OUR PROGRAMS AND ONGOING EFFORTS

Make a Difference Throughout the Watershed Today:

 

Take the 'Lake Friendly Living' Pledge to advance a variety of land and water stewardship practices.  This pledge opportunity aligns with 'Lake Friendly Living' Pledges taken throughout the Finger Lakes Region.

 

 

 

 

 

 

Importantly, reducing the use of fertilizers and chemicals on your property can help minimize excess nutrients and pollutants entering our waterways. Nutrients are a leading driver of Harmful Algal Blooms (HABs).  We instead recommend that watershed residents explore and start utilizing native grasses and gardens that prosper without the need for fertilizer and chemical additives.

 

Thank you for your pledge and for your time. The following lawn sign will be delivered to those who take the pledge (and request a sign) to help grow this initiative throughout the Owasco Lake Watershed.

 

 

The OLWMC promotes recognition of everyone who is making positives strides while working towards protecting our collective natural resources.  The background colors and shapes of the sign were developed by Kaitlyn Shanahan of the OLWIPD.  The Lake Friendly Living sign logo was shared by the Seneca Lake Pure Waters Association in an effort to spread consistent signage and messaging throughout the Finger Lakes Region.  We would also like to thank the Owasco Watershed Lake Association (OWLA) for help with funding the initial production of signs for this pledge program.

 

Lawn Fertilizer (NYS Nutrient Runoff Law)

Why is this pledge so important?

  • Harmful Algal Blooms (HABs) are produced when cyanobacteria, photosynthetic organisms that live in freshwater, grow out of control due to an excess of nutrients entering the lake.

  • HABs produce toxic compounds that have harmful effects on the public and wildlife such as gastrointestinal illness and liver damage, both of which can be debilitating or fatal. 

  • HABs can be reduced by limiting the amount of nitrates and phosphates entering the Owasco Lake watershed. When homeowners apply fertilizer, they are not only feeding their grass, but the algae and invasive weeds too. Every homeowner's lawn fertilizer within the Owasco Lake Watershed drains to the lake through runoff after rain events.​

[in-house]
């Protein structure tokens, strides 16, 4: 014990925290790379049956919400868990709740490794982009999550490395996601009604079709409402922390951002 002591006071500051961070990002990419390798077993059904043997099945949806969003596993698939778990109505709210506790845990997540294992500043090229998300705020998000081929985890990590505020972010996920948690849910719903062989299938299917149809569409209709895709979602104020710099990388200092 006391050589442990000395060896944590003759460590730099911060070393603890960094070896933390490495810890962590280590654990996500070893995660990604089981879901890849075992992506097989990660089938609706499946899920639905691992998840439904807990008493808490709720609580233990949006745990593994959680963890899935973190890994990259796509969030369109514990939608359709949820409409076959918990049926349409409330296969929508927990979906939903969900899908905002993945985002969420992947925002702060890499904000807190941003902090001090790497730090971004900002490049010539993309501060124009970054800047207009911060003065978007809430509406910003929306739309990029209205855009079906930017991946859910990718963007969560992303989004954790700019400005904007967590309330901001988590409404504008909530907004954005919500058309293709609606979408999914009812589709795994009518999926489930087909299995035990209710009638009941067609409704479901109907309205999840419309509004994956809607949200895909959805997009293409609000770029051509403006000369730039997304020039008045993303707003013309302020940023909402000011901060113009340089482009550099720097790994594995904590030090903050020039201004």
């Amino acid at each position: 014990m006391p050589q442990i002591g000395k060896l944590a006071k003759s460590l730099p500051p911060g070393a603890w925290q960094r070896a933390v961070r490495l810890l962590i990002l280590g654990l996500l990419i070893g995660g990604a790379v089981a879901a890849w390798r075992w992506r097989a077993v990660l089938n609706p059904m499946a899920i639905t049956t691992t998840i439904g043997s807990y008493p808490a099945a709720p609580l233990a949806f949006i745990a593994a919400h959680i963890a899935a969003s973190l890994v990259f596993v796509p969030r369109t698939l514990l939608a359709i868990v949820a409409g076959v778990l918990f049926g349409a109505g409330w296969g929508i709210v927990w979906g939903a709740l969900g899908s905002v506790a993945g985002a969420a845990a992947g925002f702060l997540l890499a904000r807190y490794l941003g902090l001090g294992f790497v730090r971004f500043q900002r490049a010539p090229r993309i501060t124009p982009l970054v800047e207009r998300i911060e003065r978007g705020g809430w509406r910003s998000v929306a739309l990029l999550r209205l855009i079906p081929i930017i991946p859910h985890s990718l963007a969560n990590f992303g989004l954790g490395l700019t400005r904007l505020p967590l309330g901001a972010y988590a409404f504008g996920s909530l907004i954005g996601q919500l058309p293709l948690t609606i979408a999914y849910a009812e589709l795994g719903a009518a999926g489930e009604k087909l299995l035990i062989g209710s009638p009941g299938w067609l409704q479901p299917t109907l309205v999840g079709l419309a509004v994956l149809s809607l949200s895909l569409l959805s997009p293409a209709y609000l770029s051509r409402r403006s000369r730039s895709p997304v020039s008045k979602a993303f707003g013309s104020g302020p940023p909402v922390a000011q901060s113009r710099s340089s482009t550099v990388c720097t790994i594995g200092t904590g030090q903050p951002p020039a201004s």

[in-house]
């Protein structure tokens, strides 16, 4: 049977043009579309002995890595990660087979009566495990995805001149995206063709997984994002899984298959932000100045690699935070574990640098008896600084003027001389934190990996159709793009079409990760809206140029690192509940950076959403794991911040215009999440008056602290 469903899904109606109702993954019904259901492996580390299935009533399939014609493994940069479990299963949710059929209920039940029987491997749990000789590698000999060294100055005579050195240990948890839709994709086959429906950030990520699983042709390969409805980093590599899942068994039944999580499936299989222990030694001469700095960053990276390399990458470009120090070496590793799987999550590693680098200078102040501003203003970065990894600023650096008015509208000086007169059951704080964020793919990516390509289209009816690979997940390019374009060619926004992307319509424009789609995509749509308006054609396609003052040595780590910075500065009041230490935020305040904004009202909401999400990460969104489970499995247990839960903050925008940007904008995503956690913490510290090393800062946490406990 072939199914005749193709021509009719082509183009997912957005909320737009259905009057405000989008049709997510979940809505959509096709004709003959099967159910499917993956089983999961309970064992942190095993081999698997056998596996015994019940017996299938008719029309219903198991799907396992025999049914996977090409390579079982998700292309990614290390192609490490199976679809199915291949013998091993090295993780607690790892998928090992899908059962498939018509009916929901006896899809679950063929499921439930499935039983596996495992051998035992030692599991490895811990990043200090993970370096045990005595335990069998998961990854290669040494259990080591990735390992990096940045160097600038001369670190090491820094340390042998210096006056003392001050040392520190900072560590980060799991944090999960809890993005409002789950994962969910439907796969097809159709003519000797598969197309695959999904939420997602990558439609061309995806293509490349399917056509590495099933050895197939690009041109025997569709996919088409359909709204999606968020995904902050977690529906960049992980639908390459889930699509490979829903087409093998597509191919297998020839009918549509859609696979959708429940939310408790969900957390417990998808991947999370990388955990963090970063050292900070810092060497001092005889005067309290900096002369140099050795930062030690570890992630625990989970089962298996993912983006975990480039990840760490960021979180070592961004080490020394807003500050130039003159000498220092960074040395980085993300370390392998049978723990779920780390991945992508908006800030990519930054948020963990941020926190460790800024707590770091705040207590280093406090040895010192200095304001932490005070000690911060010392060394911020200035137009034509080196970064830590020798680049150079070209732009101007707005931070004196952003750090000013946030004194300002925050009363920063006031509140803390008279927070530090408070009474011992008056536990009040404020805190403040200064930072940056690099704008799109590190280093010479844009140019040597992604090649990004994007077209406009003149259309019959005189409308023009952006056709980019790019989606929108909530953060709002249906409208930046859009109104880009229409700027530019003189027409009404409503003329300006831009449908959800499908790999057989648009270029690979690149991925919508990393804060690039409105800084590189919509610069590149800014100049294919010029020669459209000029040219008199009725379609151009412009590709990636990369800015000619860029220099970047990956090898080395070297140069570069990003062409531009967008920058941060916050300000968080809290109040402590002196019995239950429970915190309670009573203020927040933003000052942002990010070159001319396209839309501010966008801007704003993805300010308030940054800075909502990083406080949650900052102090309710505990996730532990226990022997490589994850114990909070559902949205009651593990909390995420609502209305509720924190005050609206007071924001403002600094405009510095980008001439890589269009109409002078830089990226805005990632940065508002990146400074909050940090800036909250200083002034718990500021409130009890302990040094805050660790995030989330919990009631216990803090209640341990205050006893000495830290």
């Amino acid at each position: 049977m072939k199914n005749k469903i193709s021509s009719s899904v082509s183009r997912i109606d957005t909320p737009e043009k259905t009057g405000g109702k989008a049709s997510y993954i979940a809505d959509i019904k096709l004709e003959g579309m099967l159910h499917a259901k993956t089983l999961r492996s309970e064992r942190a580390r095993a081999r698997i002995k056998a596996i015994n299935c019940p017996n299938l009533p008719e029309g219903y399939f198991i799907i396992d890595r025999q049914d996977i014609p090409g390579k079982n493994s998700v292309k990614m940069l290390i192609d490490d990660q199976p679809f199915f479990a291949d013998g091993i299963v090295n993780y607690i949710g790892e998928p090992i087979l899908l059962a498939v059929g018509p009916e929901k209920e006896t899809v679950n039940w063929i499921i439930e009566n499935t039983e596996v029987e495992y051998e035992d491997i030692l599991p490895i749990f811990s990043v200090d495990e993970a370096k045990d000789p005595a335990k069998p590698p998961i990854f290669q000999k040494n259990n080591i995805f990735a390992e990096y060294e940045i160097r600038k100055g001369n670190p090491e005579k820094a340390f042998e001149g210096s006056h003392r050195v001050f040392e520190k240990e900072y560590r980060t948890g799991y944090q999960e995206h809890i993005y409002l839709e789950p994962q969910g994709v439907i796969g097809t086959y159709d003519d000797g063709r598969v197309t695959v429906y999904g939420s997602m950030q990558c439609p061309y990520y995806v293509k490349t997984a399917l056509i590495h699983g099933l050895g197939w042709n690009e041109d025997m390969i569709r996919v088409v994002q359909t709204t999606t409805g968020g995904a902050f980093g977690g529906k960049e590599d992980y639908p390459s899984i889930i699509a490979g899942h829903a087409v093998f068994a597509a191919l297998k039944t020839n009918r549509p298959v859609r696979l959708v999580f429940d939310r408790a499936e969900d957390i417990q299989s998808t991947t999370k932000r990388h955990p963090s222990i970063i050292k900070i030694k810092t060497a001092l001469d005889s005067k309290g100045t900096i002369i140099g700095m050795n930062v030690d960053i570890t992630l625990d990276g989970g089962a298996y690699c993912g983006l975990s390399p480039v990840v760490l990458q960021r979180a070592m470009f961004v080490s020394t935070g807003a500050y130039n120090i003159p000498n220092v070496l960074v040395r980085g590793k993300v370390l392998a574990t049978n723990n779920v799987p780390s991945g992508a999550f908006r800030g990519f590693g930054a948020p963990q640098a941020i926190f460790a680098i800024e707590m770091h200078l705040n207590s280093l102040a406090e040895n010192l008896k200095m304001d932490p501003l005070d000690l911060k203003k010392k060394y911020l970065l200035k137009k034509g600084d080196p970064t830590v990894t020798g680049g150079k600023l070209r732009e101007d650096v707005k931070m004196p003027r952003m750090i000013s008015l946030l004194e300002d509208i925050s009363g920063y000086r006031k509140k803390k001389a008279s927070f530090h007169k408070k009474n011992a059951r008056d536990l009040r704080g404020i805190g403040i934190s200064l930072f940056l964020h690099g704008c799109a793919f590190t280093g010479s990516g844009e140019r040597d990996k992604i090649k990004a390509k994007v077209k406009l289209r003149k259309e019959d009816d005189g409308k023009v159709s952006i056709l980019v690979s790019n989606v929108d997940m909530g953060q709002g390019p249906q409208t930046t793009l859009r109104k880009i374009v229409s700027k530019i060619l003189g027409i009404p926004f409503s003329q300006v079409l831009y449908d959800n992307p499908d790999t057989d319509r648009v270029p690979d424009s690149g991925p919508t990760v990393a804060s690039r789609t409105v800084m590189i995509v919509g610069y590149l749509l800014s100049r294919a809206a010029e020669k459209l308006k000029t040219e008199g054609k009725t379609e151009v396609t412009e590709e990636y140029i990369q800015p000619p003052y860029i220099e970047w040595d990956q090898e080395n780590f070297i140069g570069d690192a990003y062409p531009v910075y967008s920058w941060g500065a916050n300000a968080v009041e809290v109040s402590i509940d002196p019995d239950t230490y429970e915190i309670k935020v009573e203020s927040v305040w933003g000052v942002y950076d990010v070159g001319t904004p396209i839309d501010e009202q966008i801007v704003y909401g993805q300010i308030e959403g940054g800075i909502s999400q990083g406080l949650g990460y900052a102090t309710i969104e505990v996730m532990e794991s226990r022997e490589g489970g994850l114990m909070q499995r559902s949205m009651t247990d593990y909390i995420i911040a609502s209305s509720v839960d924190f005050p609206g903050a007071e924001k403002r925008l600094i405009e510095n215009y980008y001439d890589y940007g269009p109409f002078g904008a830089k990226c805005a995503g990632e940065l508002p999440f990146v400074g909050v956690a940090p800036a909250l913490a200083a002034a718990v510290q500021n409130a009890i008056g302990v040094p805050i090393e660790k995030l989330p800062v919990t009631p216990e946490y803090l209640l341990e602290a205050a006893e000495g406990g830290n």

Consider becoming a part of the solution today and commit to refraining from the use of excessive lawn fertilizers and chemicals and commit to land and water stewardship practices.

 

 

For Reporting Water Quality Concerns:

Did You Know the OLWMC oversees the Owasco Lake Watershed Inspection and Protection Division (OLWIPD)?

  • The monthly inspection report summaries as well as contact and other program information can be found at the OLWIPD's website found here.

Harmful Algal Blooms

Owasco Lake Watershed Rules and Regulations
 

Project Update

The Owasco Lake Watershed Rules and Regulations Update Project is an important water quality initiative being undertaken by the Owasco Lake Watershed Management Council. 

The project goal is to update and revise the 1984 Owasco Lake Watershed Rules and Regulations, through a thoughtful and engaged public participation process resulting in effective and equitable watershed regulations that will help to improve, protect and preserve water quality within Owasco Lake and it’s 205-square mile watershed for the benefit of current and future generations
 

Members of the OLWMC

Directors of the OLWMC

  • Town Owasco: Ed Wagner

  • Cayuga County: Aileen McNabb-Coleman

  • City of Auburn: Debby McCormick

  • Town of Owasco: Ed Wagner

  • Cayuga County: Aileen McNabb -Coleman

  • City of Auburn: Debby McCormick

  • Town of Niles: Joan Jayne

  • Hamlet of Locke: Mary Alice Stetz

  • Town of Scipio: TBD

  • Town of Fleming: Don Oltz

  • Town of Moravia: Terry Baxter

  • Village of Moravia: Gary Mulvaney

  • Village of Groton: Nancy Niswender

  • Town of Summerhill: Susan Stout

The Owasco Lake Watershed Management Council is an inter-municipal 501(c)3 nonprofit development corporation with representation from municipalities throughout the Owasco Lake Watershed.

CONTACT

Office: 315-283-9427

Email: ajpeffler.olwmc@gmail.com